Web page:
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Anonymous’s Cyber-War On Islamic State Comes Under Fire


Fractures are emerging in Anonymous’s war on ISIS.

We previously covered the hacking group’s alleged takedown of thousands of ISIS-affiliated social media accounts. But rival factions in Anonymous are now at odds over a list of alleged “ISIS targets” released earlier this weekend, which were deemed not credible by authorities.

‘OpParisIntel,’ an account associated with the Anonymous ‘Operation Paris’ campaign against ISIS, recently posted a list of alleged ISIS targets in the US, France, Italy, Lebanon, and Indonesia. However, after authorities in the U.S said the threats were not credible, Anonymous members began distancing themselves from the list on social media.

YourAnonNews, a long-established Twitter hub for the Anonymous movement, urged members to be cautious and to take unverified rumours of new ISIS attacks “with a grain of salt.”

The list was later deleted by OpParisIntel, “To prevent more “fear” from being spread.” However, the original list can still be found on archiving sites.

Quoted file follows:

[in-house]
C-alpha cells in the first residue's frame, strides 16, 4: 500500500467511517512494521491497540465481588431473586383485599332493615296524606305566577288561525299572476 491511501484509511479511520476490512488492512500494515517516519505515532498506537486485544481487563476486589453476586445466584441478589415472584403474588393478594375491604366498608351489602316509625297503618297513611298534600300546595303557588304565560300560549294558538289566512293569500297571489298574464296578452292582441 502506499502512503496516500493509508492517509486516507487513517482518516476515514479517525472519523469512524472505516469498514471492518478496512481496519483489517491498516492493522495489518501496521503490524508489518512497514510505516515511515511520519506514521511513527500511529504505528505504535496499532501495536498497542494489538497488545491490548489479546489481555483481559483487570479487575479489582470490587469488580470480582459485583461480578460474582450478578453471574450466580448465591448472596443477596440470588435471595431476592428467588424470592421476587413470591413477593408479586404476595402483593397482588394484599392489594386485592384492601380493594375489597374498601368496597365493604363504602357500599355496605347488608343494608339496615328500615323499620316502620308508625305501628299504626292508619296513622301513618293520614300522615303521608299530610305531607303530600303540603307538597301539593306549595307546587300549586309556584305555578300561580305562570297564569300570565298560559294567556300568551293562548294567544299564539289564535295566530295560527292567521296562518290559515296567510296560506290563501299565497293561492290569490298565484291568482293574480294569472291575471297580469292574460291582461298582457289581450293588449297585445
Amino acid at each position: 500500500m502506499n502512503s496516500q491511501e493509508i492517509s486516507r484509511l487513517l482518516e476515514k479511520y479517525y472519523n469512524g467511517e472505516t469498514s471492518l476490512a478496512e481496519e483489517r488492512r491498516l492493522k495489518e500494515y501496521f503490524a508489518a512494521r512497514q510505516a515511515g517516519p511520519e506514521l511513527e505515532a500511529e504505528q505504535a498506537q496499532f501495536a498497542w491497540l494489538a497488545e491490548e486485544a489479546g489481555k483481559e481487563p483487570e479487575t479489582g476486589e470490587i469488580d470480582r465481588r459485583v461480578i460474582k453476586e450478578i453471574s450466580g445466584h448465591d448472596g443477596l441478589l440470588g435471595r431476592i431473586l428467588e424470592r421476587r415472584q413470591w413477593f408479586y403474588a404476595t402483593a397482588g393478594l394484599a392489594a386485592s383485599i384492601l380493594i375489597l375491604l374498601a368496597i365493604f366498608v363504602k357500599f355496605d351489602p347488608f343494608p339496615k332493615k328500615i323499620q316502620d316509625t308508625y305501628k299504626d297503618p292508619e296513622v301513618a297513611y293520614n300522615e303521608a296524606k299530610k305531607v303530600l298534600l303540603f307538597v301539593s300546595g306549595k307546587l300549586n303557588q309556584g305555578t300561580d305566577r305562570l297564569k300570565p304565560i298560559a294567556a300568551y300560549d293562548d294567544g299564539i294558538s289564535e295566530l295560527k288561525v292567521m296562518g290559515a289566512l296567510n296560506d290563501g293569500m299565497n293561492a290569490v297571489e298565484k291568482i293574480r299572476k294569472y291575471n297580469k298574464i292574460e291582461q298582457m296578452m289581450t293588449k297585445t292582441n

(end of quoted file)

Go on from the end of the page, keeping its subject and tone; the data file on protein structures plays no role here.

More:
“Today we trust you for once, authorities,” said OpParisIntel in their statement.

Anonymous has also come under criticism for catching innocent websites and social media accounts in the crosshairs of their ‘cyber-war’ against ISIS.

A blog post on the hacker blog Jester’s Court claimed that Anonymous’s criteria for targeting social media accounts was based on “zero credible intelligence, HUMINT or validation, but more likely just because they are Arabic language accounts.”

Responding, one of the Twitter accounts coordinating OpParis said:


OpParis is also facing criticism from breakway factions. The Ghost Security Group (GhostSec), another group of hackers linked to Anonymous, have parted ways from OpParis. GhostSec argues that the tactic of suspending ISIS accounts on social media and removing their websites was counterproductive, and have instructed their members and supporters to infiltrate and spy on the Islamic State’s online networks instead.

GhostSec have been engaged in these tactics since before the Paris attacks, and are credited with “saving lives” by security consultant Michael Smith, of Kronos Advisory.

Anonymous members have their own criticisms of GhostSec, accusing them of “cozying up to governments and exaggerating its accomplishments.” An Anonymous supporter also told the BBC that their efforts to suspend ISIS accounts were valuable.

“It stops them from talking. It stops them from recruiting young kids that have no place to go or people that are sick in the head. A lot of people think that some of the stuff we do, we just blurt names out, but that’s not solely how we operate.”

Follow Allum Bokhari @LibertarianBlue on Twitter, and download Milo Alert! for Android to be kept up to date on his latest articles.


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